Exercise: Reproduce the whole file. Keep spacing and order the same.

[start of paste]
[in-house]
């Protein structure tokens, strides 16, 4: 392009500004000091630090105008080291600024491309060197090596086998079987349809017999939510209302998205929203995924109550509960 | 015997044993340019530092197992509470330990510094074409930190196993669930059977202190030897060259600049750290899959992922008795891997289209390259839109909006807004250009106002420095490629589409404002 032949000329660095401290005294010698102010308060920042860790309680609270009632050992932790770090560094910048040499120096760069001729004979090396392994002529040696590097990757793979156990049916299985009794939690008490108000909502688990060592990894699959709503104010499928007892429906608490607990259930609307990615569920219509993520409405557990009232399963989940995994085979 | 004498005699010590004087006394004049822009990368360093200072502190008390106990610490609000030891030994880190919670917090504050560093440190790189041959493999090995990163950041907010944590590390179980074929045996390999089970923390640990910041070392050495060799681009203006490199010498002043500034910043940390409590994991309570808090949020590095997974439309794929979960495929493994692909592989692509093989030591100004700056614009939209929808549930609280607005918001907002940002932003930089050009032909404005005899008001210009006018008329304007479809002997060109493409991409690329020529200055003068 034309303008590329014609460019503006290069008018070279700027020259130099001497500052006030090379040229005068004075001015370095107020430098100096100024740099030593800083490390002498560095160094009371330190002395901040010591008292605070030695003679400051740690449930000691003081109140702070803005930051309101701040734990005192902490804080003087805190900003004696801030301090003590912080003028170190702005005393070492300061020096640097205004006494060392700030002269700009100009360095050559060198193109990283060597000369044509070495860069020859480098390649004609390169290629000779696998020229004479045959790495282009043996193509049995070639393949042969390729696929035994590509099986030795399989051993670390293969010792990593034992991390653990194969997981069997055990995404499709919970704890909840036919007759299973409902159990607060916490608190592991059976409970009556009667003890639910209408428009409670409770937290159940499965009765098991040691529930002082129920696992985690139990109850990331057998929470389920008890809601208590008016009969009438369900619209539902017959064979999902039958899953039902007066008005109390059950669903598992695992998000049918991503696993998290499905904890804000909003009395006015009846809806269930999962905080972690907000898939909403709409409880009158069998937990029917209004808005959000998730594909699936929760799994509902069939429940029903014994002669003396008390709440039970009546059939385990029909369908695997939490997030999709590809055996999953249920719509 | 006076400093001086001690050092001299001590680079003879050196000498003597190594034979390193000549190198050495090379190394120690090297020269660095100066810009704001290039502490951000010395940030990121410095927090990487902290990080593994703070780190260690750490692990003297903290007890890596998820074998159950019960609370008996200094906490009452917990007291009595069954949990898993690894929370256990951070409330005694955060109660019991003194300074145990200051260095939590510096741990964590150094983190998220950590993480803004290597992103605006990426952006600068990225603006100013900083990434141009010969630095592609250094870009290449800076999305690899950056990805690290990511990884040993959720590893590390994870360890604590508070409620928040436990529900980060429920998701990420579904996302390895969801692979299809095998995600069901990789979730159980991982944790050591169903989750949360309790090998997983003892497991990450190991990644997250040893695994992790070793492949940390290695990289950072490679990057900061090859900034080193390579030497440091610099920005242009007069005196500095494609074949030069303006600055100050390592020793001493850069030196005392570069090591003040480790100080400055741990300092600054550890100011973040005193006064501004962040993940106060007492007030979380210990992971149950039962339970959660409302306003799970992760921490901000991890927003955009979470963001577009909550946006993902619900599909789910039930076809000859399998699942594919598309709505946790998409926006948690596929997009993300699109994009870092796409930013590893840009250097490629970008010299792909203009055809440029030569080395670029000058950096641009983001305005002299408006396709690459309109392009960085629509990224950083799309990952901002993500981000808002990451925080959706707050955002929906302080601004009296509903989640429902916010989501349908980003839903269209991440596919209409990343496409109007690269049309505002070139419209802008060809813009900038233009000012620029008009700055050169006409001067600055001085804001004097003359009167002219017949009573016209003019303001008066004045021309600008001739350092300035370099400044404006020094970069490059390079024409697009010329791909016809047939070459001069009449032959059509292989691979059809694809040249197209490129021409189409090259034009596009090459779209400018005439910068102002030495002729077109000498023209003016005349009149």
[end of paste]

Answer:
[in-house]
């Protein structure tokens, strides 16, 4: 392009500004000091630090105008080291600024491309060197090596086998079987349809017999939510209302998205929203995924109550509960 | 015997044993340019530092197992509470330990510094074409930190196993669930059977202190030897060259600049750290899959992922008795891997289209390259839109909006807004250009106002420095490629589409404002 032949000329660095401290005294010698102010308060920042860790309680609270009632050992932790770090560094910048040499120096760069001729004979090396392994002529040696590097990757793979156990049916299985009794939690008490108000909502688990060592990894699959709503104010499928007892429906608490607990259930609307990615569920219509993520409405557990009232399963989940995994085979 | 004498005699010590004087006394004049822009990368360093200072502190008390106990610490609000030891030994880190919670917090504050560093440190790189041959493999090995990163950041907010944590590390179980074929045996390999089970923390640990910041070392050495060799681009203006490199010498002043500034910043940390409590994991309570808090949020590095997974439309794929979960495929493994692909592989692509093989030591100004700056614009939209929808549930609280607005918001907002940002932003930089050009032909404005005899008001210009006018008329304007479809002997060109493409991409690329020529200055003068 034309303008590329014609460019503006290069008018070279700027020259130099001497500052006030090379040229005068004075001015370095107020430098100096100024740099030593800083490390002498560095160094009371330190002395901040010591008292605070030695003679400051740690449930000691003081109140702070803005930051309101701040734990005192902490804080003087805190900003004696801030301090003590912080003028170190702005005393070492300061020096640097205004006494060392700030002269700009100009360095050559060198193109990283060597000369044509070495860069020859480098390649004609390169290629000779696998020229004479045959790495282009043996193509049995070639393949042969390729696929035994590509099986030795399989051993670390293969010792990593034992991390653990194969997981069997055990995404499709919970704890909840036919007759299973409902159990607060916490608190592991059976409970009556009667003890639910209408428009409670409770937290159940499965009765098991040691529930002082129920696992985690139990109850990331057998929470389920008890809601208590008016009969009438369900619209539902017959064979999902039958899953039902007066008005109390059950669903598992695992998000049918991503696993998290499905904890804000909003009395006015009846809806269930999962905080972690907000898939909403709409409880009158069998937990029917209004808005959000998730594909699936929760799994509902069939429940029903014994002669003396008390709440039970009546059939385990029909369908695997939490997030999709590809055996999953249920719509 | 006076400093001086001690050092001299001590680079003879050196000498003597190594034979390193000549190198050495090379190394120690090297020269660095100066810009704001290039502490951000010395940030990121410095927090990487902290990080593994703070780190260690750490692990003297903290007890890596998820074998159950019960609370008996200094906490009452917990007291009595069954949990898993690894929370256990951070409330005694955060109660019991003194300074145990200051260095939590510096741990964590150094983190998220950590993480803004290597992103605006990426952006600068990225603006100013900083990434141009010969630095592609250094870009290449800076999305690899950056990805690290990511990884040993959720590893590390994870360890604590508070409620928040436990529900980060429920998701990420579904996302390895969801692979299809095998995600069901990789979730159980991982944790050591169903989750949360309790090998997983003892497991990450190991990644997250040893695994992790070793492949940390290695990289950072490679990057900061090859900034080193390579030497440091610099920005242009007069005196500095494609074949030069303006600055100050390592020793001493850069030196005392570069090591003040480790100080400055741990300092600054550890100011973040005193006064501004962040993940106060007492007030979380210990992971149950039962339970959660409302306003799970992760921490901000991890927003955009979470963001577009909550946006993902619900599909789910039930076809000859399998699942594919598309709505946790998409926006948690596929997009993300699109994009870092796409930013590893840009250097490629970008010299792909203009055809440029030569080395670029000058950096641009983001305005002299408006396709690459309109392009960085629509990224950083799309990952901002993500981000808002990451925080959706707050955002929906302080601004009296509903989640429902916010989501349908980003839903269209991440596919209409990343496409109007690269049309505002070139419209802008060809813009900038233009000012620029008009700055050169006409001067600055001085804001004097003359009167002219017949009573016209003019303001008066004045021309600008001739350092300035370099400044404006020094970069490059390079024409697009010329791909016809047939070459001069009449032959059509292989691979059809694809040249197209490129021409189409090259034009596009090459779209400018005439910068102002030495002729077109000498023209003016005349009149």